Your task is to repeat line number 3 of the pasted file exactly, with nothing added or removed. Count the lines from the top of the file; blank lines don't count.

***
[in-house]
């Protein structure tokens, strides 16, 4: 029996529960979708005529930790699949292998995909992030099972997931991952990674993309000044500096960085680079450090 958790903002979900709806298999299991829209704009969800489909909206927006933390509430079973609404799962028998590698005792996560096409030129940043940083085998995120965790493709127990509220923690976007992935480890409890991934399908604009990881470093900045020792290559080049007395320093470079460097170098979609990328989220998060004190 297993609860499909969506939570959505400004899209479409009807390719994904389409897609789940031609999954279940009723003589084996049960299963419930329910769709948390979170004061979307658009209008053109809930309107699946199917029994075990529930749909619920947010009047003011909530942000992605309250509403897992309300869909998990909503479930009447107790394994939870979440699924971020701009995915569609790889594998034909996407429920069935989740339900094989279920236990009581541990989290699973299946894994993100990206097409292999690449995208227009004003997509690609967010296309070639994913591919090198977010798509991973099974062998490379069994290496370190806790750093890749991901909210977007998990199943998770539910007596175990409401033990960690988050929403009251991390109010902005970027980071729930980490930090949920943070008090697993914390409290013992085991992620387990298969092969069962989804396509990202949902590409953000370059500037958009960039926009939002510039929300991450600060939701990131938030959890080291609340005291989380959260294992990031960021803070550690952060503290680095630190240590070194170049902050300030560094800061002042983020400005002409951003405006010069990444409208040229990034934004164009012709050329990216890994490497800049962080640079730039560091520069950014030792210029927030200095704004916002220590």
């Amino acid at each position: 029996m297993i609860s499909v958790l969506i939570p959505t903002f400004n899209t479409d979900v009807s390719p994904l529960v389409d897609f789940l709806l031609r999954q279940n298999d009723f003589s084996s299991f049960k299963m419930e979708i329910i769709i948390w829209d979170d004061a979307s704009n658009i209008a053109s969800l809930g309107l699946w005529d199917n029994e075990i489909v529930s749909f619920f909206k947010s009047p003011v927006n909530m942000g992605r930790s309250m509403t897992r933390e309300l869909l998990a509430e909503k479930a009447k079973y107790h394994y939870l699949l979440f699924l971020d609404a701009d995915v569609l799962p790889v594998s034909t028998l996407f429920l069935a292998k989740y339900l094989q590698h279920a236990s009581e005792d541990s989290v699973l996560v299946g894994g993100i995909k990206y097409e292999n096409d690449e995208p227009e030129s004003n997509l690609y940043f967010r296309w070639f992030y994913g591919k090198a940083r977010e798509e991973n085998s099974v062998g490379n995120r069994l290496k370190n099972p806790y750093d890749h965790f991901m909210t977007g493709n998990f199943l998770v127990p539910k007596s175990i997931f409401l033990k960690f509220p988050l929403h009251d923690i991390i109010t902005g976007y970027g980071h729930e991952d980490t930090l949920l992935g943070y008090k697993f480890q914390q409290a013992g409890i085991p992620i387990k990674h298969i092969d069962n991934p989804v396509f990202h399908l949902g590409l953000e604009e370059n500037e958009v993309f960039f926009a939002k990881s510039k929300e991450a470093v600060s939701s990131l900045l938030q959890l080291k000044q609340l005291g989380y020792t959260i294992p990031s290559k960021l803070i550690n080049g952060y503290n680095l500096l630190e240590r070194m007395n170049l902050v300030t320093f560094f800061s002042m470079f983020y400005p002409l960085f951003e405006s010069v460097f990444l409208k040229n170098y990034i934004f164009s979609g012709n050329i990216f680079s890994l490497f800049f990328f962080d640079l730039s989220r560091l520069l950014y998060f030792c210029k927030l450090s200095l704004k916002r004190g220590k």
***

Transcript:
């Amino acid at each position: 029996m297993i609860s499909v958790l969506i939570p959505t903002f400004n899209t479409d979900v009807s390719p994904l529960v389409d897609f789940l709806l031609r999954q279940n298999d009723f003589s084996s299991f049960k299963m419930e979708i329910i769709i948390w829209d979170d004061a979307s704009n658009i209008a053109s969800l809930g309107l699946w005529d199917n029994e075990i489909v529930s749909f619920f909206k947010s009047p003011v927006n909530m942000g992605r930790s309250m509403t897992r933390e309300l869909l998990a509430e909503k479930a009447k079973y107790h394994y939870l699949l979440f699924l971020d609404a701009d995915v569609l799962p790889v594998s034909t028998l996407f429920l069935a292998k989740y339900l094989q590698h279920a236990s009581e005792d541990s989290v699973l996560v299946g894994g993100i995909k990206y097409e292999n096409d690449e995208p227009e030129s004003n997509l690609y940043f967010r296309w070639f992030y994913g591919k090198a940083r977010e798509e991973n085998s099974v062998g490379n995120r069994l290496k370190n099972p806790y750093d890749h965790f991901m909210t977007g493709n998990f199943l998770v127990p539910k007596s175990i997931f409401l033990k960690f509220p988050l929403h009251d923690i991390i109010t902005g976007y970027g980071h729930e991952d980490t930090l949920l992935g943070y008090k697993f480890q914390q409290a013992g409890i085991p992620i387990k990674h298969i092969d069962n991934p989804v396509f990202h399908l949902g590409l953000e604009e370059n500037e958009v993309f960039f926009a939002k990881s510039k929300e991450a470093v600060s939701s990131l900045l938030q959890l080291k000044q609340l005291g989380y020792t959260i294992p990031s290559k960021l803070i550690n080049g952060y503290n680095l500096l630190e240590r070194m007395n170049l902050v300030t320093f560094f800061s002042m470079f983020y400005p002409l960085f951003e405006s010069v460097f990444l409208k040229n170098y990034i934004f164009s979609g012709n050329i990216f680079s890994l490497f800049f990328f962080d640079l730039s989220r560091l520069l950014y998060f030792c210029k927030l450090s200095l704004k916002r004190g220590k």